- Prohibit the passage of controversial items at informal sessions. Once a Senator or Representative has submitted a written objection to the respective leaders of their chamber, then that item cannot be taken up during an informal session. In previous years, Senator Murray tried to push through the controversial wind energy bill during informal session.
- Require the State Auditor to conduct a comprehensive audit of the legislature yearly.
- Stop the bundling of amendments. This will create more transparency within the legislative process and within our state budgets.
- End the legislative exemption for the Open Meeting Law.
- End the legislative exemption from the Fair Procurement Law.
- Require bills to be in print and online for 72 hours before voting on them. Last year the final version of the state budget was passed at the last minute. After it emerged from the Conference Committee, the bill was not in print for 72 hours.
- Subject the judiciary branch to the public records law for administrative records only.
- Require the Ethics Committee to be bi-partisan. Right now the membership of the Ethics Committee is bi-partisan but is dominated by the majority party. Keyes wants equal membership for the two parties. This will ensure accountability of legislators rather than partisan perfunctory investigations. As it stands now the committee is just a rubber stamp for the majority party.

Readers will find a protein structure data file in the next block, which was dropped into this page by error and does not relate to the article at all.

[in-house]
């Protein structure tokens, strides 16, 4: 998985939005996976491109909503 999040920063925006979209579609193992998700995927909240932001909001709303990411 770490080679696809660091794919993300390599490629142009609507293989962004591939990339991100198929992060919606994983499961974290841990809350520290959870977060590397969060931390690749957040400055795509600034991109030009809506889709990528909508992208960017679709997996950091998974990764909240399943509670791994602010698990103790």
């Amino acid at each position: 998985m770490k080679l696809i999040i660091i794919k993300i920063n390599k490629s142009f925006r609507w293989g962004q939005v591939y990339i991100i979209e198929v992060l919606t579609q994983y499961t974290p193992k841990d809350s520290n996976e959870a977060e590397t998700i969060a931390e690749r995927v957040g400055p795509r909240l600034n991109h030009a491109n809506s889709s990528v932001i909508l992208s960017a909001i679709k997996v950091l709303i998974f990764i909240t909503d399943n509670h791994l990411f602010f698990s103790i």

- Prohibit legislative members from serving in leadership if he or she has been indicted. After Senator Jim Marzilli was accused of sexual assault, he was allowed to collect his extra pay as Chairman for months.
- Require that committee votes are recorded and published online.
- Prohibit felons from collecting pensions while incarcerated.
- Reform the public records law so the Governor’s administration and state agencies have to comply not avoid it. The Pioneer Institute has long complained about the lack of compliance with the public records law. “Simple requests can take a year or more to fulfill, search and reproduction fees climb into the thousands of dollars and government offices claim dubious exemption all leaving the public in the dark and denying their basic right to know.”
Keyes, 45, has served on the Barnstable County Assembly of Delegates and as a Sandwich Selectman. He has also served on numerous boards and committees including: Water Quality Review Committee, Sandwich Economic Development Committee as liaison of the Board of Selectmen , Cemetery Commission, Assembly of Delegates Standing Committee on Economic Affairs, the 21st Century Taskforce to review the Cape Cod Commission and draft operational changes to the County Commissioners, President of the Cape Cod Selectmen and Councilors’ Association and Board of Directors, and member of the Massachusetts Municipal Association’s Selectmen and Councilors’ Association.
Keyes founded his private practice, Keyes Quality Systems in 1998, providing consulting and contract services in management, ethics and compliance. He and his wife, Melissa have two daughters, Madelynn, and Julia.